Jain’s brush with cinema is not a new academic venture. Previously, she has written a plethora of essays, books and chapters on cinema. And, she is once again drawn to it in the present book. In the penultimate chapter, she has studied the Indian diaspora through cinema, and especially the filmmakers who themselves represent the Indian diaspora in the West. The most well-known are—Deepa Mehta, Meera Nair, and Gurinder Chadha who themselves have portrayed the Indian diasporic communities in their films, viz. Bollywood/Hollywood, The Namesake and Bend it Like Beckham, etc. and the overt desire of their protagonists for ‘return’ to their indigenous culture.
Additionally, the book clarifies the various nuances of “diaspora criticism” against the backdrop of migration, voluntary or forced, re-settlement and exodus, Freudian id and ego, all of which are seminal in the contemporary milieu of international insurgencies and the plight of migrants after their flight from their homelands. In this context, the jacket of the book beautifully signifies the swans heading towards the ‘west’, which signals that ‘returning’ home is not a solution.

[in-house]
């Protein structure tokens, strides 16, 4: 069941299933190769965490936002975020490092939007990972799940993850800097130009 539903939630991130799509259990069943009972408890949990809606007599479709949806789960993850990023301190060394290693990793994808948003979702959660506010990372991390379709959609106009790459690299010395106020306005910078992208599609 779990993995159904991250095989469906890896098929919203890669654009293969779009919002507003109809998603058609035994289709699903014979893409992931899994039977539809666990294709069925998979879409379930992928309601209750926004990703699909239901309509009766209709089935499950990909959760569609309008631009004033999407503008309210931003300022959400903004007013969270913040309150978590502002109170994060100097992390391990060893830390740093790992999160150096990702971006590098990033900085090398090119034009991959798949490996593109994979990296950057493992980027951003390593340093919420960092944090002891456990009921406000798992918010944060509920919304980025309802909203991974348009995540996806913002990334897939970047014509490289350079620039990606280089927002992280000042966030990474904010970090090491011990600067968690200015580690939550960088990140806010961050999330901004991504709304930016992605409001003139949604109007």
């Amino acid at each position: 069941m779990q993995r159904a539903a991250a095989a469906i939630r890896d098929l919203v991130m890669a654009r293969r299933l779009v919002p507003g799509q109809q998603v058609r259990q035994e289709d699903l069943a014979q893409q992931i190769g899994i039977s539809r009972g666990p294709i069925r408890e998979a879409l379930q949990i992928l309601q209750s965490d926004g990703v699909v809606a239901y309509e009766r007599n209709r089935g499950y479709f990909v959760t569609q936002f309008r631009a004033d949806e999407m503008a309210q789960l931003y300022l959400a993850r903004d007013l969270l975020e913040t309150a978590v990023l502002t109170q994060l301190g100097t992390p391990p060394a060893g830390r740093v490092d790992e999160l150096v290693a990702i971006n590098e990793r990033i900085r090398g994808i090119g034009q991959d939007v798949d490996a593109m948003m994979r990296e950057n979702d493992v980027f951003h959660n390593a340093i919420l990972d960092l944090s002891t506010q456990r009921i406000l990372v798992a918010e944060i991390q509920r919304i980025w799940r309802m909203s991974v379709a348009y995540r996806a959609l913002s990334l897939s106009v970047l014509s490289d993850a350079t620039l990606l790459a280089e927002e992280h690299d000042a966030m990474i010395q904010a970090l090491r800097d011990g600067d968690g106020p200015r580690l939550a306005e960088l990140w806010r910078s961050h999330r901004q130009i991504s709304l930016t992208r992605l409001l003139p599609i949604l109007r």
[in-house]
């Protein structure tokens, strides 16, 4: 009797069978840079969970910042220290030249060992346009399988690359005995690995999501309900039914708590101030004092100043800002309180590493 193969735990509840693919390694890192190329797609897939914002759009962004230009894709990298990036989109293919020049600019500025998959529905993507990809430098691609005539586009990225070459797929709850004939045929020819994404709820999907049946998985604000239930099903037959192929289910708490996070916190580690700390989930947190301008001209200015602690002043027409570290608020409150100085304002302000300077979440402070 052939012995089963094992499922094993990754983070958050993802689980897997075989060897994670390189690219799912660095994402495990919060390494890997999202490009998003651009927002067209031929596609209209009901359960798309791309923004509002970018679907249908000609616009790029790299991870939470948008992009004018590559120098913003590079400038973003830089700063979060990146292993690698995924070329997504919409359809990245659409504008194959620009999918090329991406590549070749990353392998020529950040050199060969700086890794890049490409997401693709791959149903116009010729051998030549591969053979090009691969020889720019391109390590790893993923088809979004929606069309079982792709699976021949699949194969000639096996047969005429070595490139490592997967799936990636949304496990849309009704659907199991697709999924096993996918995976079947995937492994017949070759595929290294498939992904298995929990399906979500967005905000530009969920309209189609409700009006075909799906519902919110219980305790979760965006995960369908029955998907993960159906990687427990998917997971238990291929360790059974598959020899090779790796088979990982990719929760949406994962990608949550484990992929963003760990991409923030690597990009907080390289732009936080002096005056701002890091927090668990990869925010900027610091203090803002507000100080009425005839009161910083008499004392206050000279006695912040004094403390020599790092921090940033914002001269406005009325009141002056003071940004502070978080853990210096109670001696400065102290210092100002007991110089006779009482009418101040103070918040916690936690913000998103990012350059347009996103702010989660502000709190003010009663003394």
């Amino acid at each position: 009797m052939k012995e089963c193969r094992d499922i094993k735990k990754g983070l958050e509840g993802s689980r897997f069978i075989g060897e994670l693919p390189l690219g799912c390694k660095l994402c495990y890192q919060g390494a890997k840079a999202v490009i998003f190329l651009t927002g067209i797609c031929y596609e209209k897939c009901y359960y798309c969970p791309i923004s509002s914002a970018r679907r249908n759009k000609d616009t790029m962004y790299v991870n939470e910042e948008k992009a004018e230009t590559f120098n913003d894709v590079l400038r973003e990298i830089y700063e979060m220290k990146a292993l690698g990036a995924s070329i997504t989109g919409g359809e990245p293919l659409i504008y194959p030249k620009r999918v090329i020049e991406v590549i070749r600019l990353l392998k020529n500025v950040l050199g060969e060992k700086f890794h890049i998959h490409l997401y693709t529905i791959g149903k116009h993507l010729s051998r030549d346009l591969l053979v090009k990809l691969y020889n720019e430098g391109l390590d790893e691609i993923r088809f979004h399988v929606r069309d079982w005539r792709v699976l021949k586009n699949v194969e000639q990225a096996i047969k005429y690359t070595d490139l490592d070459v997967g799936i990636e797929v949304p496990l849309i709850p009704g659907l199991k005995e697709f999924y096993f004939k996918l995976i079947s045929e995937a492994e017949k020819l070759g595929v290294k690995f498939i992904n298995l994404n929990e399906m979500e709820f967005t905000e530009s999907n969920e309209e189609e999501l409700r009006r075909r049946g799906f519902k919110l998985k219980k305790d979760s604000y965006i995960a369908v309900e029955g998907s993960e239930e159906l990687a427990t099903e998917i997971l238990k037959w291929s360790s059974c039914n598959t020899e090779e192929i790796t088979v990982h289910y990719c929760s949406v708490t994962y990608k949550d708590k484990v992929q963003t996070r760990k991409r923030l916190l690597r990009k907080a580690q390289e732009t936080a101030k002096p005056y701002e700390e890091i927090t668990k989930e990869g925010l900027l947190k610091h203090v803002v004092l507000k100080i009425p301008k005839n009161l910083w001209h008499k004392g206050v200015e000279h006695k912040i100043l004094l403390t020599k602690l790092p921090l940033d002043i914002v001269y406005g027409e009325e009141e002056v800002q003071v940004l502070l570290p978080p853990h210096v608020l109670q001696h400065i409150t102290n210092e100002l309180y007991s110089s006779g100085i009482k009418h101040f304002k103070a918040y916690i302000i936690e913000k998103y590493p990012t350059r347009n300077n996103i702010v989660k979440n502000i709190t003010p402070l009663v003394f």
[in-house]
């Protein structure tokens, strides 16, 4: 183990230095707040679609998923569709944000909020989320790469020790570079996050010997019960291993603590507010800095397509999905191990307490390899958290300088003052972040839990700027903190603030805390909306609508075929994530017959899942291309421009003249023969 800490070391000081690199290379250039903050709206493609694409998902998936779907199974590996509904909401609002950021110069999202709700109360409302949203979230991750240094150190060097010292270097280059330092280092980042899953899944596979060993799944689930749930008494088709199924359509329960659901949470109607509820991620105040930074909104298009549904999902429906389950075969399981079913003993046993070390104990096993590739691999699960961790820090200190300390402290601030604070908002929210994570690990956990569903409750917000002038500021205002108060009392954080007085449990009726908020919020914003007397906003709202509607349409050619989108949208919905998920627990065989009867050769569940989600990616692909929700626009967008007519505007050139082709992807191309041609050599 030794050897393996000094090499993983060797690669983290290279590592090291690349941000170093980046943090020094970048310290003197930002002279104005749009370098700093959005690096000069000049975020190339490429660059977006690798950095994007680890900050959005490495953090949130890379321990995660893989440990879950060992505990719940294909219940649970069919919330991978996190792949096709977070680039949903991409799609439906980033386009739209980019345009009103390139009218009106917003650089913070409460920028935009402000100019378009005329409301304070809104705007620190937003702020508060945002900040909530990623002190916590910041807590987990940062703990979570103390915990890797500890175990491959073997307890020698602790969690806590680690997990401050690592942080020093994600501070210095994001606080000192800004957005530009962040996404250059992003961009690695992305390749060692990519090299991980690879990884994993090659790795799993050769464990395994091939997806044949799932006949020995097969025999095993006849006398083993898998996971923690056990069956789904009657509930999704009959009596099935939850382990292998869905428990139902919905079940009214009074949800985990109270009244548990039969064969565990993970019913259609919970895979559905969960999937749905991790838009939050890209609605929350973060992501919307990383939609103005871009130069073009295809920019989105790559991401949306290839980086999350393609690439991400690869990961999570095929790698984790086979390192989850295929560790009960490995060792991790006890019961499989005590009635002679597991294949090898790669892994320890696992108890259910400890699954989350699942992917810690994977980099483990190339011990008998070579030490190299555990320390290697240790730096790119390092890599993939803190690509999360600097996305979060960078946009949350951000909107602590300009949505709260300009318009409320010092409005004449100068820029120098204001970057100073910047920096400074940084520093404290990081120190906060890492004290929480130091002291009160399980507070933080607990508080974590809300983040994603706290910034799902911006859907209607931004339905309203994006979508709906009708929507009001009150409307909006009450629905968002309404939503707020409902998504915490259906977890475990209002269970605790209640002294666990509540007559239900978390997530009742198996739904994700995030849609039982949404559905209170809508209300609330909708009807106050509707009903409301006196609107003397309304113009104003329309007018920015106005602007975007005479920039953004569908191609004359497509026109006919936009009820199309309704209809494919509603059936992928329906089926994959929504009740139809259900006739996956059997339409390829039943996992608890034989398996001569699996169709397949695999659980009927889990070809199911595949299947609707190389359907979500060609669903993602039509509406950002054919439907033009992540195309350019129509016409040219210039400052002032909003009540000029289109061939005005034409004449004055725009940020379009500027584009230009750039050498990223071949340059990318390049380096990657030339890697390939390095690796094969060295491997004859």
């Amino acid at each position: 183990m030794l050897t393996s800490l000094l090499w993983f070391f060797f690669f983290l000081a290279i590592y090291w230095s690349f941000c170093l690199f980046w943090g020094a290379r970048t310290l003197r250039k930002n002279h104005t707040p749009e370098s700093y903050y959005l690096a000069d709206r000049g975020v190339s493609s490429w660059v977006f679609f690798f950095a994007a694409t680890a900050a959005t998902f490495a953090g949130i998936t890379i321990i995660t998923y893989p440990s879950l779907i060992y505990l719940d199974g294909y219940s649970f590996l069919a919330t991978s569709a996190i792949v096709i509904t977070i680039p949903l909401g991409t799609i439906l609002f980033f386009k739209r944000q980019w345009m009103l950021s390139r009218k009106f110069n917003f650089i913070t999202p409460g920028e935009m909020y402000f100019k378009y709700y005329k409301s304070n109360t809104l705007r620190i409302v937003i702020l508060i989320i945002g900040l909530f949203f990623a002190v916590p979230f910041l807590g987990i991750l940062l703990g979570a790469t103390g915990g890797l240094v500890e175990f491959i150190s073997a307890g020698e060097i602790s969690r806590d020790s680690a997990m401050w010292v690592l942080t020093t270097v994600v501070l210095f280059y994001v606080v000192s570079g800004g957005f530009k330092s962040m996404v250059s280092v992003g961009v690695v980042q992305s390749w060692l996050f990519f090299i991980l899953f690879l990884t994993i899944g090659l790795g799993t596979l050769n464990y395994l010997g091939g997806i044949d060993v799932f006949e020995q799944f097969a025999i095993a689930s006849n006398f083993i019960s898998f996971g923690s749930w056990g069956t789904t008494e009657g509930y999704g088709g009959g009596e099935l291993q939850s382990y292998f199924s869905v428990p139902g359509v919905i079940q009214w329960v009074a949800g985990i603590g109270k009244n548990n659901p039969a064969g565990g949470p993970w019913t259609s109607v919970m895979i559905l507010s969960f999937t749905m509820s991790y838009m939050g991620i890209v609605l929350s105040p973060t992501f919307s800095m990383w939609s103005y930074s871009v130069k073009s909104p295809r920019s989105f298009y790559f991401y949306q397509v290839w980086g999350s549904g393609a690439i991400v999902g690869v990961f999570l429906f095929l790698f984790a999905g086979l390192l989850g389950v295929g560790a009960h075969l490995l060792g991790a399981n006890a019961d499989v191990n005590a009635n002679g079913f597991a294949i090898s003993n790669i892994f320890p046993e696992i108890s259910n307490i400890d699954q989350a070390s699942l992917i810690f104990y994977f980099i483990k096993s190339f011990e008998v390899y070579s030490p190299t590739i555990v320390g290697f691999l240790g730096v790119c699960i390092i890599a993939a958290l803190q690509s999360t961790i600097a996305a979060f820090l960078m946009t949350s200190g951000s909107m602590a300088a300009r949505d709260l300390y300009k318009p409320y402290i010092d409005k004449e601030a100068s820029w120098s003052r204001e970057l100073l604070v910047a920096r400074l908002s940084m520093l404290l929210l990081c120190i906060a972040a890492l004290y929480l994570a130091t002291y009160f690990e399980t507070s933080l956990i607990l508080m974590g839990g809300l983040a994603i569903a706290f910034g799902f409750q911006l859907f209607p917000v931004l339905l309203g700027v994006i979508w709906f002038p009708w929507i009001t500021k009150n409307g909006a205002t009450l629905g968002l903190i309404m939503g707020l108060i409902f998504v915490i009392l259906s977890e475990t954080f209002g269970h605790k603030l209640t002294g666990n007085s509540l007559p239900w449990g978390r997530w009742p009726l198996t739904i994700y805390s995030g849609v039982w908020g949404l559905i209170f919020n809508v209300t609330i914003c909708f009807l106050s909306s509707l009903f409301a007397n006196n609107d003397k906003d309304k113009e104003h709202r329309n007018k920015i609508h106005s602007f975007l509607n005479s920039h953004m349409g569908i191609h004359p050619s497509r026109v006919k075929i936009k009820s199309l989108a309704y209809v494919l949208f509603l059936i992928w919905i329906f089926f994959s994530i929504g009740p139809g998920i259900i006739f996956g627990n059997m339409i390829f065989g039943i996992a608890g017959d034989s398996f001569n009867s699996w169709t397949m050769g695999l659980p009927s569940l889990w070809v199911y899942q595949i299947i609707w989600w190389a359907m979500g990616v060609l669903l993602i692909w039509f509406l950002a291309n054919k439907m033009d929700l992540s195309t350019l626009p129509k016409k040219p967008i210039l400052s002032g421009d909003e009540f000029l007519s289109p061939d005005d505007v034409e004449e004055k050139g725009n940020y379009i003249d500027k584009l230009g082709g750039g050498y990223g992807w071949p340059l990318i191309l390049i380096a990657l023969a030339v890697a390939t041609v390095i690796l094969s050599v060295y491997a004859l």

Summing up, the author has tried her best to cover the multiple theoretical tools as applied to the texts of dozens of authors of the Indian diaspora, yet fails to cover many authors under a single umbrella of the diaspora canon. The author herself postulates in this regard, “…no single volume can …cover the immensity of …ontological issues…” (9). The present volume is no exception, and, perhaps more volumes will be forthcoming…
Jasbir Jain. The Diaspora Writes Home: Subcontinental Narratives. Jaipur: Rawat Publications, 2015. ISBN: 978-81-316-0711-4. Price: ₹ 850/-.
Dr. Ajay K Chaubey is an Assistant Professor of English at the Dept. of Sciences & Humanities, National Institute of Technology, Uttarakhand, India. His key publications include V. S. Naipaul (Atlantic, 2015), Salman Rushdie (Atlantic, 2016) followed by South Asian Diaspora (in three volumes) to be released by Rawat Publications, Jaipur by the end of this year.